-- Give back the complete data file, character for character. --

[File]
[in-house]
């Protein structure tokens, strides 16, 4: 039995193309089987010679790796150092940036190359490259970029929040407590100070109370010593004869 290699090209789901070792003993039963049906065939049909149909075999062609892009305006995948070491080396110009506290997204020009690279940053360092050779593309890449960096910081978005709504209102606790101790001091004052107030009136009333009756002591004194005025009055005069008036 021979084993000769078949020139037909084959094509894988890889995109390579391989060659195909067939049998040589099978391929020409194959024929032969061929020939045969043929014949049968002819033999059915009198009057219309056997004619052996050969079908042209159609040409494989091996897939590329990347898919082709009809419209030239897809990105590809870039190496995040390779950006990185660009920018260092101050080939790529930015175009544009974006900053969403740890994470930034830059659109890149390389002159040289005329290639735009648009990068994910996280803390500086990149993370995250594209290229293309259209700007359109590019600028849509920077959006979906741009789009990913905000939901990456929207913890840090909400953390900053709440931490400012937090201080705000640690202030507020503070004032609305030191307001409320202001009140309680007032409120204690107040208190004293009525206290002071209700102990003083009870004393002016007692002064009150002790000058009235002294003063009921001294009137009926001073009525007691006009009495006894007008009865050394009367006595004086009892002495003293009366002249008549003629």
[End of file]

[in-house]
């Protein structure tokens, strides 16, 4: 039995193309089987010679790796150092940036190359490259970029929040407590100070109370010593004869 290699090209789901070792003993039963049906065939049909149909075999062609892009305006995948070491080396110009506290997204020009690279940053360092050779593309890449960096910081978005709504209102606790101790001091004052107030009136009333009756002591004194005025009055005069008036 021979084993000769078949020139037909084959094509894988890889995109390579391989060659195909067939049998040589099978391929020409194959024929032969061929020939045969043929014949049968002819033999059915009198009057219309056997004619052996050969079908042209159609040409494989091996897939590329990347898919082709009809419209030239897809990105590809870039190496995040390779950006990185660009920018260092101050080939790529930015175009544009974006900053969403740890994470930034830059659109890149390389002159040289005329290639735009648009990068994910996280803390500086990149993370995250594209290229293309259209700007359109590019600028849509920077959006979906741009789009990913905000939901990456929207913890840090909400953390900053709440931490400012937090201080705000640690202030507020503070004032609305030191307001409320202001009140309680007032409120204690107040208190004293009525206290002071209700102990003083009870004393002016007692002064009150002790000058009235002294003063009921001294009137009926001073009525007691006009009495006894007008009865050394009367006595004086009892002495003293009366002249008549003629």